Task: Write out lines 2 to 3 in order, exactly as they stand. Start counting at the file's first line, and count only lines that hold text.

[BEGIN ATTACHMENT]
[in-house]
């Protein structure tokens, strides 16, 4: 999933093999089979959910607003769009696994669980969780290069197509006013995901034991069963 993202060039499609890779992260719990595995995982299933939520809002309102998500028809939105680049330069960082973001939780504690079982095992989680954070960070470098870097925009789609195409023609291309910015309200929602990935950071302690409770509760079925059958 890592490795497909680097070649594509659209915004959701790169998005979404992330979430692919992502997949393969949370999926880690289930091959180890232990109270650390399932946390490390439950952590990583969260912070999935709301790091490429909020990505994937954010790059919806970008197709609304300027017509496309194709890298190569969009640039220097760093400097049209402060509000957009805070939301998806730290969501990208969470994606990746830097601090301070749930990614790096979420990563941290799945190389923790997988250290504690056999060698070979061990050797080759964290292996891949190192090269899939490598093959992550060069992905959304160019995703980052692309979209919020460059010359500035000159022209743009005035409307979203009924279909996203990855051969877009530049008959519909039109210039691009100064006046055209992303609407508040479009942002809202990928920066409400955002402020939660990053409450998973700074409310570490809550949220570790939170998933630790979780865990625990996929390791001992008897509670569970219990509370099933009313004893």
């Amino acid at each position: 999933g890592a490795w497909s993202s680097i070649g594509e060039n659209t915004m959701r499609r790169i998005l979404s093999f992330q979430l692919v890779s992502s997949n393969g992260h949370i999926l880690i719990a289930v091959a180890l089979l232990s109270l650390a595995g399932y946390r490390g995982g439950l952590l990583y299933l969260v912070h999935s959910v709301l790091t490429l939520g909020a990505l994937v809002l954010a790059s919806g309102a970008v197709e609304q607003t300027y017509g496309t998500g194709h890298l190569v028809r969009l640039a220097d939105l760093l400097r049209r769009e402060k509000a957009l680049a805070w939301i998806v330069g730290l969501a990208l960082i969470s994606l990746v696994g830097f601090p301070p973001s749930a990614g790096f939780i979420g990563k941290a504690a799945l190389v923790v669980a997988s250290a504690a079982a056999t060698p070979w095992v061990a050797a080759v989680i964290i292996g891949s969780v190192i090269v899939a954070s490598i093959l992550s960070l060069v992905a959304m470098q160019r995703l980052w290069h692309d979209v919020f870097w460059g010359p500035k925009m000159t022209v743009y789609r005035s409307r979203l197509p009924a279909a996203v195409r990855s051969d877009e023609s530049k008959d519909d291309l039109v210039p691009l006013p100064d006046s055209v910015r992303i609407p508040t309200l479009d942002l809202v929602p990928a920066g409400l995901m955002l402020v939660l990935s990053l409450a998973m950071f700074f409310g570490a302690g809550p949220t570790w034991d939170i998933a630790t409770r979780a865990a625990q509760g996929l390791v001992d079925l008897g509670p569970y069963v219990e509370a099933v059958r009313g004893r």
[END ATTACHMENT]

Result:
């Protein structure tokens, strides 16, 4: 999933093999089979959910607003769009696994669980969780290069197509006013995901034991069963 993202060039499609890779992260719990595995995982299933939520809002309102998500028809939105680049330069960082973001939780504690079982095992989680954070960070470098870097925009789609195409023609291309910015309200929602990935950071302690409770509760079925059958 890592490795497909680097070649594509659209915004959701790169998005979404992330979430692919992502997949393969949370999926880690289930091959180890232990109270650390399932946390490390439950952590990583969260912070999935709301790091490429909020990505994937954010790059919806970008197709609304300027017509496309194709890298190569969009640039220097760093400097049209402060509000957009805070939301998806730290969501990208969470994606990746830097601090301070749930990614790096979420990563941290799945190389923790997988250290504690056999060698070979061990050797080759964290292996891949190192090269899939490598093959992550060069992905959304160019995703980052692309979209919020460059010359500035000159022209743009005035409307979203009924279909996203990855051969877009530049008959519909039109210039691009100064006046055209992303609407508040479009942002809202990928920066409400955002402020939660990053409450998973700074409310570490809550949220570790939170998933630790979780865990625990996929390791001992008897509670569970219990509370099933009313004893």
């Amino acid at each position: 999933g890592a490795w497909s993202s680097i070649g594509e060039n659209t915004m959701r499609r790169i998005l979404s093999f992330q979430l692919v890779s992502s997949n393969g992260h949370i999926l880690i719990a289930v091959a180890l089979l232990s109270l650390a595995g399932y946390r490390g995982g439950l952590l990583y299933l969260v912070h999935s959910v709301l790091t490429l939520g909020a990505l994937v809002l954010a790059s919806g309102a970008v197709e609304q607003t300027y017509g496309t998500g194709h890298l190569v028809r969009l640039a220097d939105l760093l400097r049209r769009e402060k509000a957009l680049a805070w939301i998806v330069g730290l969501a990208l960082i969470s994606l990746v696994g830097f601090p301070p973001s749930a990614g790096f939780i979420g990563k941290a504690a799945l190389v923790v669980a997988s250290a504690a079982a056999t060698p070979w095992v061990a050797a080759v989680i964290i292996g891949s969780v190192i090269v899939a954070s490598i093959l992550s960070l060069v992905a959304m470098q160019r995703l980052w290069h692309d979209v919020f870097w460059g010359p500035k925009m000159t022209v743009y789609r005035s409307r979203l197509p009924a279909a996203v195409r990855s051969d877009e023609s530049k008959d519909d291309l039109v210039p691009l006013p100064d006046s055209v910015r992303i609407p508040t309200l479009d942002l809202v929602p990928a920066g409400l995901m955002l402020v939660l990935s990053l409450a998973m950071f700074f409310g570490a302690g809550p949220t570790w034991d939170i998933a630790t409770r979780a865990a625990q509760g996929l390791v001992d079925l008897g509670p569970y069963v219990e509370a099933v059958r009313g004893r």